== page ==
Jones’ Grammar of Ornament
In 1856, Owen Jones published The Grammar of Ornament
, a spectacular and hybrid volume aimed at the student, architect, designer, and practitioner, which offered a collection of historical patterns illustrated by one hundred chromolithographic plates (Fig. 1). More than half of the plates featured non-Western styles, and most of them illustrate Islamic ornamentation (Fig. 2) Jones’ aim was to establish the principles common to all ornamental styles, regardless of historical or cultural differences, in order to open the path for the creation of a new style. He summarized his general grammar of formal composition in a list of thirty-seven “general principles in the arrangement of form and colour, in architecture and the decorative arts”. These principles, based on geometrical rules, own much to his study of the Alhambra, which he considered the Parthenon of Moorish art (Fig. 3). – AVB
Jones 1856: 5-8. Jespersen 2008. Varela Braga 2013. Labrusse 2011.
The Perfect Ornament
Jones considered Nasrid ornament to be the most perfect of all. He believed that the Alhambra “every ornament contains a grammar in itself”: Its ornamentation obeyed to all the rules of nature, while its composition and syntactic organization could be determined with mathematical precision. Anti-Naturalist, this ornament was grounded on geometry, key to its visual multiplicity, as Jones had well understood from his study of the muqarnas domes. Based on these observations, he defined ornamental art as an art of stylisation. Ornament must always be conventional. It must never engage in a direct copy of nature, but instead always follow “the laws which regulate the distribution of form in nature”. This is what is illustrated by the Grammar of Ornaments’ plates: flat, regular and geometrical patterns, ideally composed and ready for serial reproduction (Figs. 4-6). – AVB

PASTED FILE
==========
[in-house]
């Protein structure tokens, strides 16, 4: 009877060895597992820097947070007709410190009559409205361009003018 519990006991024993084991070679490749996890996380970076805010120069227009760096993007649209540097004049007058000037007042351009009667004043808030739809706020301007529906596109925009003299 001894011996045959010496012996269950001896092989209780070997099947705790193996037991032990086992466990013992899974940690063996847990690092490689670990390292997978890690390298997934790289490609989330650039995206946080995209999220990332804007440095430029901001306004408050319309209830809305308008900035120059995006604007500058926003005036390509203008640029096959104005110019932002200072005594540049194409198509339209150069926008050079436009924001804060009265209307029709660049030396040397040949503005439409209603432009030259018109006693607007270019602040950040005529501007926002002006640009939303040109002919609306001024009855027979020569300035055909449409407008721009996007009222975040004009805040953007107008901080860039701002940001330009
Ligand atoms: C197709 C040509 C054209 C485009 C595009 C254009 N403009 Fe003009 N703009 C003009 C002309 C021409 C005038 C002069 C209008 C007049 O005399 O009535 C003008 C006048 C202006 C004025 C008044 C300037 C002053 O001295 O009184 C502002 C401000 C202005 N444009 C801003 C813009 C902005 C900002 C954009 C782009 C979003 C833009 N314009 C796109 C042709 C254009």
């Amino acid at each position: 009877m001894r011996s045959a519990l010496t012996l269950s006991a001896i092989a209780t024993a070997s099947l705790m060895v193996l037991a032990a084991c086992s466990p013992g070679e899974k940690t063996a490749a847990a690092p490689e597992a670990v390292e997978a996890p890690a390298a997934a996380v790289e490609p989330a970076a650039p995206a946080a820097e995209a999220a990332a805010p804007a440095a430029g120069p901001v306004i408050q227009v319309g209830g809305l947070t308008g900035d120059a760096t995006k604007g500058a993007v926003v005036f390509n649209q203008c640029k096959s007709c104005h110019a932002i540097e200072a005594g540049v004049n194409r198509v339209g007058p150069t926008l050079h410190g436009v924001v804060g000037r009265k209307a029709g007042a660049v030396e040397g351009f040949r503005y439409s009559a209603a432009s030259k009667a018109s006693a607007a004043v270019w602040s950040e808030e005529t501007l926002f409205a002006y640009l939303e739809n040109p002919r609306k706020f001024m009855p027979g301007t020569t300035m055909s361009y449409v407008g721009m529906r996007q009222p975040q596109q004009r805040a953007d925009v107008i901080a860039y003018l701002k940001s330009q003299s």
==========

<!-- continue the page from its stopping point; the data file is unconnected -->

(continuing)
Jones 1856: 66-70. Labrusse 2011. Varela Braga 2013.